# Investigating Quadrangles

by Robyn Bryant, Kaycie Maddox, and Kelli Nipper

The following assignment is a possible investigation for high school students. It involves using GSP to investigate quadrangles. We will state the problem and then write an essay discussing our own observations of the problem. This is not written in a form that a student could just pull up and work from. It is more designed for a teacher to use as a guideline for a classroom assignment.

Student Prerequisites: Students must be familiar with using GSP, writing proofs, and the following vocabulary - points, segments, collinear, vertices, and intersect.

Definition: A quadrangle is a collection of four points A,B,C,D (the vertices of the quadrangle), with four segments AB,BC,CD, and DA (the sides of the quadrangle), such that no three of the vertices are collinear. (The sides AB and CD may intersect or the sides AD and BC may intersect.)

A. What kind of figure is formed when the midpoints of the sides of a quadrangle are joined in order?

B. What is the relation of the area of this figure to the area of the quadrangle?

C. Once you have investigated A and B, then you must make a conjecture regarding each one and then write a proof of your theories.

Part A.

The following is a picture of a quadrangle with the midpoints of the segments joined. To manipulate this picture, click here.

Conjecture: The figure formed when the midpoints of the sides of a quadrangle are joined in order is a parallelogram.

I began by creating what was given. The first thing I did was to investigate what kind of figure was formed when the midpoints of the sides of a quadrangle are joined in order. It appeared to be a parallelogram, but was it so in every case? I moved vertex D around to see if the polygon created still appeared to be a parallelogram. It did. I also moved D so that CD would cross AB. Even then the shape appeared to be a parallelogram. The only time a parallelogram did not exist was when the diagonals of the quadrangle were parallel. To investigate this situation, click here.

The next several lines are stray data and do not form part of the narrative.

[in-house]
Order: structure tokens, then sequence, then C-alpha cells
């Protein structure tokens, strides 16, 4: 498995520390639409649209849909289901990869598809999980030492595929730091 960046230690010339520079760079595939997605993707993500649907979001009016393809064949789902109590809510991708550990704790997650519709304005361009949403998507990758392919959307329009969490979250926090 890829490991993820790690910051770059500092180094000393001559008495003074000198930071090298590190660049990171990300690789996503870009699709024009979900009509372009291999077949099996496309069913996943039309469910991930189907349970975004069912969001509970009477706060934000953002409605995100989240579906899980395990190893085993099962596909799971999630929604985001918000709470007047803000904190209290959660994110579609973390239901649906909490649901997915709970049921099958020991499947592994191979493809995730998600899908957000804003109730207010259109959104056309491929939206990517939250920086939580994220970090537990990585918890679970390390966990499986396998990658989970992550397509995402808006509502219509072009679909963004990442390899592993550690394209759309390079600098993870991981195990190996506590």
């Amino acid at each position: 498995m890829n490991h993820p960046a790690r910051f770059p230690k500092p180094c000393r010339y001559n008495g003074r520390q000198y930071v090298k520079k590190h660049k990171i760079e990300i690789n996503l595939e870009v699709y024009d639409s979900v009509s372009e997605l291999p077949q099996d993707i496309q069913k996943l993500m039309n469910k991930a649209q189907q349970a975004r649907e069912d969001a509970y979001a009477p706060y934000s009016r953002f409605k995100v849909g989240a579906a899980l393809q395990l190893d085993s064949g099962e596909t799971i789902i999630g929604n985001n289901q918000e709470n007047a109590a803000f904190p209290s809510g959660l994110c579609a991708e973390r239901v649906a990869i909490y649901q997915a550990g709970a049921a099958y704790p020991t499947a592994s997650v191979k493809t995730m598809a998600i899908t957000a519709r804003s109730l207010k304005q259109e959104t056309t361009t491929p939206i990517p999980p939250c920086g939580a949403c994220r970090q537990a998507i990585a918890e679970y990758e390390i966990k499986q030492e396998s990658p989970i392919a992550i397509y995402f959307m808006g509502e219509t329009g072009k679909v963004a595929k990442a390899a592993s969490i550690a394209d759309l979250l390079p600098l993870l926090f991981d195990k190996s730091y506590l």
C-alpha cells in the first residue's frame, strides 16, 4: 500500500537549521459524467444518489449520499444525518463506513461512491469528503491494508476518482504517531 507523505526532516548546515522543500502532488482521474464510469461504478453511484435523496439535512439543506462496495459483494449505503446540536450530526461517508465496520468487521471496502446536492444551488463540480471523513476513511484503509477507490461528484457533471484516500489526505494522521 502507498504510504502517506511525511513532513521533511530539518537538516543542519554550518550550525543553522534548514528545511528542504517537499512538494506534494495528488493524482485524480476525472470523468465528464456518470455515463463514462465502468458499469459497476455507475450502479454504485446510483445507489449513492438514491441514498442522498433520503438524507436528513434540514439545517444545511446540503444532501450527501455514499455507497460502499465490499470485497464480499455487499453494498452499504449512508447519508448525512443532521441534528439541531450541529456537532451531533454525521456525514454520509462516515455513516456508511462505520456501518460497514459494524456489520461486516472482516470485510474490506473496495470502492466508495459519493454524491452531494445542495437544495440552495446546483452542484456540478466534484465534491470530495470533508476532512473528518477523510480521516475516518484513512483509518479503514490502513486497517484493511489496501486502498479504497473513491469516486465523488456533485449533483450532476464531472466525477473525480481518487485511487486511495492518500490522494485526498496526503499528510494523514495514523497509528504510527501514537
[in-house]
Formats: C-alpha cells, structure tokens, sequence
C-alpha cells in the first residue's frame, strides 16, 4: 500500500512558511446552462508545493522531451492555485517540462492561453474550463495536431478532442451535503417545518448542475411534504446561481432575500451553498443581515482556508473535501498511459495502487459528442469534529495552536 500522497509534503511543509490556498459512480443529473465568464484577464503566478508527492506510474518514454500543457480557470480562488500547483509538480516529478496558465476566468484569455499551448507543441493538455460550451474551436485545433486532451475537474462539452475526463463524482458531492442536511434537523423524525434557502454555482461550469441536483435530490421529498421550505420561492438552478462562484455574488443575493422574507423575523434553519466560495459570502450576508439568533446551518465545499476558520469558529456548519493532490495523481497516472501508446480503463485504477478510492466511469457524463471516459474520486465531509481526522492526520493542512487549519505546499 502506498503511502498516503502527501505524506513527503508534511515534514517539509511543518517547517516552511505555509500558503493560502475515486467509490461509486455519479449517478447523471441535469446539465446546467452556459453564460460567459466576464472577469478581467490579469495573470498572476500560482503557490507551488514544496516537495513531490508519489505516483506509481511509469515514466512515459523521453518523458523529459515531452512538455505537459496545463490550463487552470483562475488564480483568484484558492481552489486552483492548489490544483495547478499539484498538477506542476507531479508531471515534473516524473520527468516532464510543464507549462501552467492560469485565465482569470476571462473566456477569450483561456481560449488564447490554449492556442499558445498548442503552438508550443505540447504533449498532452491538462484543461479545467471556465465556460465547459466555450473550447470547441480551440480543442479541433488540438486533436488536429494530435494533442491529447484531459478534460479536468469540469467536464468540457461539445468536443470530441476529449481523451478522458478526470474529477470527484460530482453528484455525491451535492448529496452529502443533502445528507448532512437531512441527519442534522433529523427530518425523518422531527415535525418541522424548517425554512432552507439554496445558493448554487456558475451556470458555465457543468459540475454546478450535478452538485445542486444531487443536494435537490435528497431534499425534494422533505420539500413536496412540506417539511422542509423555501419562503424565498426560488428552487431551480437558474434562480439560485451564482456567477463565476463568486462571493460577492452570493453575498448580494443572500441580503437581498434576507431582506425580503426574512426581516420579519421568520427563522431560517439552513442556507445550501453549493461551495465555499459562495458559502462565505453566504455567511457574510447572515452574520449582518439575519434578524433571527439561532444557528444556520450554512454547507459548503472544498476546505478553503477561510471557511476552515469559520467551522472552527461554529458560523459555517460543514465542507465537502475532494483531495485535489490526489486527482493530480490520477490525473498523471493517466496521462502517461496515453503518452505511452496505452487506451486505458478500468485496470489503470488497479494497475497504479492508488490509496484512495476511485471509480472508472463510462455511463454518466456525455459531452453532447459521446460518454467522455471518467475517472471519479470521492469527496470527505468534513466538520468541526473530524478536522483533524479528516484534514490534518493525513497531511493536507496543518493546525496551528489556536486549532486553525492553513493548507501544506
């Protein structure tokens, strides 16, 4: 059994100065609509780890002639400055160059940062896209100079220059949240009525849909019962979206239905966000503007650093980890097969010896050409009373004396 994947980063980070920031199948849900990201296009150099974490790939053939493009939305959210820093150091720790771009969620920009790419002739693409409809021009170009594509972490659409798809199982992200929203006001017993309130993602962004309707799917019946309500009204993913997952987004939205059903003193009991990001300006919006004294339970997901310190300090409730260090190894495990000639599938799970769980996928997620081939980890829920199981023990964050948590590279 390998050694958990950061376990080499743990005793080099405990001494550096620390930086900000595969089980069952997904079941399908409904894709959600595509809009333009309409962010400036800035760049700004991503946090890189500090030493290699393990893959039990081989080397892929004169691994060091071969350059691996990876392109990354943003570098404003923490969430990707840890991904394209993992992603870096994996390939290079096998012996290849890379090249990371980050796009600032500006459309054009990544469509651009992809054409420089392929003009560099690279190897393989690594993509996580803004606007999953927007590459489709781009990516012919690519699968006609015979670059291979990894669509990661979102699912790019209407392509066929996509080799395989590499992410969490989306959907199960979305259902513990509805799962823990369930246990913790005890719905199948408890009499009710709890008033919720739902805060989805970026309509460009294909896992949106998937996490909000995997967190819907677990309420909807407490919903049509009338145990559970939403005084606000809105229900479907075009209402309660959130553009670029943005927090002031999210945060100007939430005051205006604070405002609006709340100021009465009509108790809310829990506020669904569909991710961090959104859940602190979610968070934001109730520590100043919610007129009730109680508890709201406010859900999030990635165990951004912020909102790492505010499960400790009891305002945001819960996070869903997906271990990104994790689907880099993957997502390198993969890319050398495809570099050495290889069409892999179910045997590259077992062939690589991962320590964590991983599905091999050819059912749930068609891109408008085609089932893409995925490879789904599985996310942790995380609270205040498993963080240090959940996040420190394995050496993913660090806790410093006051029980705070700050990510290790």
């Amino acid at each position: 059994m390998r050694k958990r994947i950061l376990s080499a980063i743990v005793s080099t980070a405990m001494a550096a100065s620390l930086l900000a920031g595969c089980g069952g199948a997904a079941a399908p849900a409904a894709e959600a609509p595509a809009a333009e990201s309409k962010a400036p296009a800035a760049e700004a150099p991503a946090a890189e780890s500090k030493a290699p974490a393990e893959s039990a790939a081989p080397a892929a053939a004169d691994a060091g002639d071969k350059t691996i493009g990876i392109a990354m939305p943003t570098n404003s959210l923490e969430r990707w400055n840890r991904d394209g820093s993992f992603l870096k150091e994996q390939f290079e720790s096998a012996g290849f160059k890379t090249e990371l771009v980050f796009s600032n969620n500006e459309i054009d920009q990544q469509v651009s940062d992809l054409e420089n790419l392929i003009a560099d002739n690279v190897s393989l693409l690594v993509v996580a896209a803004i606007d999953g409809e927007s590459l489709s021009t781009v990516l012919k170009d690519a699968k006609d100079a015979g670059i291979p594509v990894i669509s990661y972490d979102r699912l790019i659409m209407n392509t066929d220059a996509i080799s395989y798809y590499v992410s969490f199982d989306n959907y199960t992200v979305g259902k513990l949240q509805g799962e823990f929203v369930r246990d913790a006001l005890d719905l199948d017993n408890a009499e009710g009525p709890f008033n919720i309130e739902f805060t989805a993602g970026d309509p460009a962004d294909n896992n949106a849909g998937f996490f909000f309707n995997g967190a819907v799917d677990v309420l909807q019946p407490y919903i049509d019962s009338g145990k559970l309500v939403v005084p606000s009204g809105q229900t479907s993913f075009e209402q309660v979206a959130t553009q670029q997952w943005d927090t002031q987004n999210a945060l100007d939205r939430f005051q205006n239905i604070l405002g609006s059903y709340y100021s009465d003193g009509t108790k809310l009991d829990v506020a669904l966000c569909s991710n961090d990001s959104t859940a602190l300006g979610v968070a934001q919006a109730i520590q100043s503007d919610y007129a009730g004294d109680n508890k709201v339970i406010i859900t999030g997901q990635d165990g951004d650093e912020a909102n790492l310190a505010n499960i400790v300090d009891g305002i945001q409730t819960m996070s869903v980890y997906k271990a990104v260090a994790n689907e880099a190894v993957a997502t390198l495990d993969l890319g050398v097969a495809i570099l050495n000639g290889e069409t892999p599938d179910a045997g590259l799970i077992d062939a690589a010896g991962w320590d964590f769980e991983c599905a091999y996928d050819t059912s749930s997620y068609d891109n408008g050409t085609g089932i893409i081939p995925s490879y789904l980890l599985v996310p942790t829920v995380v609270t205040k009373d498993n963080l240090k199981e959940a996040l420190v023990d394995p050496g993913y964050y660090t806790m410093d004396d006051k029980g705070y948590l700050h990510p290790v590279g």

Proof:

In triangle ABD, EF is parallel to BD, because segment EF bisects two sides of the triangle. In the same way HG is parallel to BD in triangle BCD; EH is parallel to AC in ABC; and FC is parallel to AC in ACD. Since we have 2 pairs of parallel lines (EH ll FG and EF ll HG) we have a parallelogram, by definition.

Part B.

The following is a picture of a parallelogram formed inside a quadrangle by joining the midpoints of the segments of the quadrangle. To manipulate the quadrangle and observe the area of the two figures, click here.

By looking at GSP and moving a vertex of the quadrangle around, i have come to a conjecture.

Conjecture: The area of the constructed parallelogram is half the area of the quadrangle.

I did not have an idea of the relationship between the two areas until I chose to measure the areas of the two and then calculate the ratio. Once I had the ratio, I moved point D around and noticed that the area of the parallelogram was always half the area of the quadrangle. Now the question is "Why?" That's when I decided to divide the figures up into triangles and compare their areas with one another.

Proof:

We have already proven that FJ, DB and HE are all parallel to each other and so are FE, AC, and HG. So let's look at parallelogram HLMI.

The diagonal IL forms two triangles IHL and IML. The area of these two triangles are congruent by the ASA theorem. Let's now look at the area of triangles BIH and ALH. By using corresponding angles, we know that <HAL is congruent to <BHI and <BIH is congruent to <HLA. Since H is the midpoint of AB, we also know that BH is congruent to HA, therefore, by AAS, triangle BIH is congruent to ALH.

Using alternate interior angles we can say that <BHI is congruent to <HIL and that <BIH is congruent to <LHI. By ASA, triangle BIH is congruent to ALH. By substitution, we can now say that all four triangles are congruent. Now looking at the whole triangle BMA, which is the total area of the four congruent triangles, is twice the area of the parallelogram IHLM.

To view another interesting case, click here.